How stigmas affect home pricing
A local home in a nice neighborhood home was recently 'flipped'. The investor-owned home was purchased through foreclosure and was subsequently 'remodeled'. When the time came to list the home the investor received lots of interest and even several offers. Eventually, though every interested party declined to move forward and lost interest in the property. The reason? The neighbors would explain to each interested buyer the history of the house. Without going into great detail, the previous owner's family member was considered by most to be a scary guy. With a violent history, outward aggression, and multiple arrests the neighbors lived in fear of crossing paths with the man. The violent man's own family member was so scared he had multiple locks on his bedroom door and would only come out when the man left the house.
While the house showed well at first glance with no obvious signs of deferred maintenance, mold, the result of previous water leakage. In addition to replacing carpet and linoleum, cleaning air vents, bleaching the walls, and repainting, the homeowner was advised to list the house far below market value. His Realtor also told him to disclose the house’s history, warts and all.
Toxic mold is but one of many issues that can stigmatize a house, making it worth less than its neighbors. Other possible stigmas include homes that have been the setting of a suicide or murder, felony, accidental death, or even the suspected presence of ghosts. Other bizarre circumstances can also prejudice potential buyers, because stigmatized houses often represent psychological rather than physical prejudices. Consider the house featured in the movie Amityville Horror. It was a beautiful Victorian mansion, but who would be willing to pay for that property?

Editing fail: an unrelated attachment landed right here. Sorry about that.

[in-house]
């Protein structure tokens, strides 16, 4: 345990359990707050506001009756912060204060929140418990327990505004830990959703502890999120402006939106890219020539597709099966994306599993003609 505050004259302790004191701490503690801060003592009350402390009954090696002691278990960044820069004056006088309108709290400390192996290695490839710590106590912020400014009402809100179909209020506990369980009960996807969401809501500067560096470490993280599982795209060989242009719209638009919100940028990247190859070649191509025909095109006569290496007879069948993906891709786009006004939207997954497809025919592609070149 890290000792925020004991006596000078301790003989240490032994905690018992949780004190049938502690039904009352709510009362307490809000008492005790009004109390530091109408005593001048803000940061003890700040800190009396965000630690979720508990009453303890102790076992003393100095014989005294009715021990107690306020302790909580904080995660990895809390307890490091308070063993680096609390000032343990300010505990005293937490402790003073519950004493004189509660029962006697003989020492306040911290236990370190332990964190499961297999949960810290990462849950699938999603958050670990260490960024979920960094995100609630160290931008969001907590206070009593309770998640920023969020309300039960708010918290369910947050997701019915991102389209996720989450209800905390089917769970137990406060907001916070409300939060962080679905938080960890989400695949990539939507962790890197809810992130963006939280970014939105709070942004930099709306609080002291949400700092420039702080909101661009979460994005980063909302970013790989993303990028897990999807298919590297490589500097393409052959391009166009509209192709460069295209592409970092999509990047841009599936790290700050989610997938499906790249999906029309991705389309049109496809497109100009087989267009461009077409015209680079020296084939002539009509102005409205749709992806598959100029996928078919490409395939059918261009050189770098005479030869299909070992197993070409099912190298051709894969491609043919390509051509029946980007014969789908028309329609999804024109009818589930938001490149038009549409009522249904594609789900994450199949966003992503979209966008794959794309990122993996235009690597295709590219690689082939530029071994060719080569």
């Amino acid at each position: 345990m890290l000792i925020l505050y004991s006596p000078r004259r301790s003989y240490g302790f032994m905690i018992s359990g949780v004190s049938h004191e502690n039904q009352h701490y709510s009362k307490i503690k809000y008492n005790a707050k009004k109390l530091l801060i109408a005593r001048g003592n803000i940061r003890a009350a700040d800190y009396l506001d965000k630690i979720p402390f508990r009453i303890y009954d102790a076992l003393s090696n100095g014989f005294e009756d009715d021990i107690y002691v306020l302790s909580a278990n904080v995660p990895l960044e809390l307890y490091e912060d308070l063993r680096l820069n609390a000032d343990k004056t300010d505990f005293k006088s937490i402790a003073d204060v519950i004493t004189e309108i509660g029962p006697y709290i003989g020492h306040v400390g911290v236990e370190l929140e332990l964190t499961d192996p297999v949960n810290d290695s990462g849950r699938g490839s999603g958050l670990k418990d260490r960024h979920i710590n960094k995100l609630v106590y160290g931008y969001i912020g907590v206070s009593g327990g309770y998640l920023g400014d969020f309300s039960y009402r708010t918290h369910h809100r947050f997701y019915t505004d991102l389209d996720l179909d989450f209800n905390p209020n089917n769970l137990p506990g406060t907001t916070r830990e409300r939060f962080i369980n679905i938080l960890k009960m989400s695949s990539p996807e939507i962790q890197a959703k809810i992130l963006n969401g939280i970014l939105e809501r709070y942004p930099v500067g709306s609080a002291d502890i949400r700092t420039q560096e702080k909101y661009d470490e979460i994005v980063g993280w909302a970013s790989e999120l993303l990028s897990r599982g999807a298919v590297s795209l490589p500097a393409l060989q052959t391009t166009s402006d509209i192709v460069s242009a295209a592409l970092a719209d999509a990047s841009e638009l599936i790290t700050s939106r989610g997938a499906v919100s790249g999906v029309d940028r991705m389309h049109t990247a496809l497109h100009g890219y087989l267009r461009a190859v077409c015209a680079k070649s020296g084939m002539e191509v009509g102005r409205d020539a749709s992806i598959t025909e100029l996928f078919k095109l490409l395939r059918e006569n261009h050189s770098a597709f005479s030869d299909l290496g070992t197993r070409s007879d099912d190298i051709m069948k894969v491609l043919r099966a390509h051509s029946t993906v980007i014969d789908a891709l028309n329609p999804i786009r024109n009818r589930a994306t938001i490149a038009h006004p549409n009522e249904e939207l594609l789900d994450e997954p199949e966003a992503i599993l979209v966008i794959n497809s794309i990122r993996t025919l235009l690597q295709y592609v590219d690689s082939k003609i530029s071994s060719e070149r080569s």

Stigmatized houses aren’t labeled as such in newspaper ads. Yellow police tape doesn’t distinguish them from their more innocent neighbors. So if you’re a buyer, one indication that a home is stigmatized is its low price.
If you wonder why you are getting a steal, ask the owner. In some cases, the price may be reduced simply because the seller wants a quick deal. If the issues are more complicated, however, the seller may be required to tell you only if asked, depending on disclosure laws in your state. For example, in California, full disclosure is required; sellers need to inform buyers of problems even if they’re not specifically asked. In Colorado, sellers must answer only direct inquiries.
State laws differ greatly on this issue because stigmas relate to real properties that reflect personal values and perceptions, matters difficult to legislate. Whether you are buying or selling, it will be worth your while to learn your state's laws for disclosure.